It’s a common scenario on rotations: You, as a medical student, have seen your patient and shared your assessment and plan with your attending physician. You’ve put knowledge that you committed to memory for your board exams to use by explaining the most likely diagnosis and an appropriate treatment. Then, your attending asks, “what else should we be thinking about for this patient?” You rack your brain, but all that comes to mind is a random textbook chart or mnemonic that doesn’t seem to be relevant. “I’m not sure,” you say.
Inevitably, your attending will then say “I once had a patient who…” and will proceed to tell you a story of that one time during fellowship when they saw a patient who had a missed diagnosis — or perhaps a rare, but serious, complication — that has stayed with them ever since. Having been on the receiving end of these exchanges numerous times, remembering all of them is challenging. As much as I try to commit all of these maxims to memory, there are simply too many “what ifs” to keep track of, and we are left marveling at the incredible wisdom and knowledge of our more senior colleagues.
So how does one get to that point, as a doctor? I used to assume that the answer was always “more studying” (that’s certainly what it felt like when I was studying for Step 1 of my boards). More tables, more charts, more pictures, more books. Now, I know that the answer is something different: experience.
Over the course of third year, I’ve had more than a few of my own memorable cases. A man who came to the ED unconscious and with dangerously high blood pressure who was found to have a tear of his aorta. A woman who became sleepy and confused who ended up having an unusual autoimmune disease affecting her brain. Another man who was having mysterious spells of dropping blood pressures who was discovered to have a particular kind of severe heart failure when he was taken to surgery for his broken leg. All of these were medical “surprises” that didn’t fit the usual script that we typically learn and see.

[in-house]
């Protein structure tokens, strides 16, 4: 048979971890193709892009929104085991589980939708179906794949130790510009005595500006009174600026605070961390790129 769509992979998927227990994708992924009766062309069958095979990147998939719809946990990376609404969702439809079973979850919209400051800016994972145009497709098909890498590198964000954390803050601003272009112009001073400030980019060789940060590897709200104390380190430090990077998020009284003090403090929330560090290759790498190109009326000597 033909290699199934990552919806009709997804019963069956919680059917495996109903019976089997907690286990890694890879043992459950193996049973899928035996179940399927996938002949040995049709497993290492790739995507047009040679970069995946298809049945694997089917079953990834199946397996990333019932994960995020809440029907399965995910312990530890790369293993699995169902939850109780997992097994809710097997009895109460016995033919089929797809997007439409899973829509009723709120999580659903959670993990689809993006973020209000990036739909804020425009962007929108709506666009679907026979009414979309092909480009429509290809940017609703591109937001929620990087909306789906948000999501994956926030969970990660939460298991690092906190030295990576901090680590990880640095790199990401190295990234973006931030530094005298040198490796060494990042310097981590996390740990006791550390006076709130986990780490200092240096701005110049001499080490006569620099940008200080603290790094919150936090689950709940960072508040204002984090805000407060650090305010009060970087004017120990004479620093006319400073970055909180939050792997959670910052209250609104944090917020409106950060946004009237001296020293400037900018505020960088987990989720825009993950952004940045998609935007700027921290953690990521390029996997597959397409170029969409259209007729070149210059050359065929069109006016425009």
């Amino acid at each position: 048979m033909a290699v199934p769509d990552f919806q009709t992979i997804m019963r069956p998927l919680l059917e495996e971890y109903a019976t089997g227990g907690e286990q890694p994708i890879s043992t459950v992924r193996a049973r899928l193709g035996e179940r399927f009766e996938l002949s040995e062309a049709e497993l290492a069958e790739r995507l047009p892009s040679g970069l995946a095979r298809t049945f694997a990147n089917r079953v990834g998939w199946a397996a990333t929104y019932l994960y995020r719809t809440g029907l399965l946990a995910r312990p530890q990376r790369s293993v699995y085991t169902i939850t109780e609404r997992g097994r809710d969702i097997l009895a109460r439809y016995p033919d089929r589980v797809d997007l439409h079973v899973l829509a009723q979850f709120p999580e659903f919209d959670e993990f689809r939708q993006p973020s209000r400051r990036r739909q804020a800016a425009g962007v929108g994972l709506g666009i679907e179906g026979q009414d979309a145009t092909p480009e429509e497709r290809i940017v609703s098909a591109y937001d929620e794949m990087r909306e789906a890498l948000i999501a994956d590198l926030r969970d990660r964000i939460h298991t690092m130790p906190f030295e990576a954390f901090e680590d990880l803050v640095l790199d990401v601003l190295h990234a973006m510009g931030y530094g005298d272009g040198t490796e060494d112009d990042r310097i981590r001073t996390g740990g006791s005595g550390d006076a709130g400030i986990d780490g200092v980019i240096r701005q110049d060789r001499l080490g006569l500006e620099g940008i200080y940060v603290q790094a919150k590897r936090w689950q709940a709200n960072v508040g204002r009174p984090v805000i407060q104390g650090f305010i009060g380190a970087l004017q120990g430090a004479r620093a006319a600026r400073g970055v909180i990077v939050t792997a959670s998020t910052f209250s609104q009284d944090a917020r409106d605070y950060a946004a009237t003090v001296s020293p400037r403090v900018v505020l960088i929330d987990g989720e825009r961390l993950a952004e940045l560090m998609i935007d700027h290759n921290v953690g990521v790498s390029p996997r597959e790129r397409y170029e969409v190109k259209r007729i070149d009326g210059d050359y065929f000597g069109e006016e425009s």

The key thing that makes this so powerful is that patients that you’ve taken care of are much easier to remember than textbook facts. Doctoring is an immersive experience — treating a patient comes with its own particular set of sights, sounds, smells, and faces — all things that imprint the experiences into our memories so that they stay with us for years. As hard as it is to commit isolated facts to memory without using them regularly, I’m confident that these unusual or surprising cases will stay with me for much of my career.
The bottom line is that we can’t be too hard on ourselves as medical students for not knowing all of the possibilities. (There’s a reason why it takes so many years of training before you can be considered a fully independent physician.) But we can help ourselves greatly simply by being “in the moment” during our rotations so that we start to build our own collection of experiences that will shape our decision-making later on. One day, we too will be able to impress new students with our wisdom.
Stanford Medicine Unplugged is a forum for students to chronicle their experiences in medical school. The student-penned entries appear on Scope once a week during the academic year; the entire blog series can be found in the Stanford Medicine Unplugged category.
Nathaniel Fleming is a fourth-year medical student and a native Oregonian. His interests include health policy and clinical research.
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